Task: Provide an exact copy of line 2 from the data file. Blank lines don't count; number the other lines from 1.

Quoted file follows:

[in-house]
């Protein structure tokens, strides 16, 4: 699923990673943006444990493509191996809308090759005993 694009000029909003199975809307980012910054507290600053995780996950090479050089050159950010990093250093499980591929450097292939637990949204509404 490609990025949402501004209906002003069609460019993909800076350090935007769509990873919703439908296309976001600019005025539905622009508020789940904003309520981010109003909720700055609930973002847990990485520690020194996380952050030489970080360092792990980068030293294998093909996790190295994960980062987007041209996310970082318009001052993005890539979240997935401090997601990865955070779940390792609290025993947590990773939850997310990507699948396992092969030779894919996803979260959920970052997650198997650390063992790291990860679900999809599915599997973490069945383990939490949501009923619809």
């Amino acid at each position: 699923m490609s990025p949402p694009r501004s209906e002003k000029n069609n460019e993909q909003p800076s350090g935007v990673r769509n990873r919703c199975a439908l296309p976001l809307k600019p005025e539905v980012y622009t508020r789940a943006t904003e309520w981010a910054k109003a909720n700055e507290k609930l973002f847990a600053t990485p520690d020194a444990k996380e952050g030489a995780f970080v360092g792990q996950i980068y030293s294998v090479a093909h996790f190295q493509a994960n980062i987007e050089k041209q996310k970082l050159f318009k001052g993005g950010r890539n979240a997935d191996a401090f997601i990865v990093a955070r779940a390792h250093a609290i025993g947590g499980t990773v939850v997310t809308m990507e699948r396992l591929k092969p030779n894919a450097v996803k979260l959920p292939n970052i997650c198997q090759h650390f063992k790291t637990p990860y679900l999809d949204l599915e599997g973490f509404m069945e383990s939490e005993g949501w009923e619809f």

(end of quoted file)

């Protein structure tokens, strides 16, 4: 699923990673943006444990493509191996809308090759005993 694009000029909003199975809307980012910054507290600053995780996950090479050089050159950010990093250093499980591929450097292939637990949204509404 490609990025949402501004209906002003069609460019993909800076350090935007769509990873919703439908296309976001600019005025539905622009508020789940904003309520981010109003909720700055609930973002847990990485520690020194996380952050030489970080360092792990980068030293294998093909996790190295994960980062987007041209996310970082318009001052993005890539979240997935401090997601990865955070779940390792609290025993947590990773939850997310990507699948396992092969030779894919996803979260959920970052997650198997650390063992790291990860679900999809599915599997973490069945383990939490949501009923619809």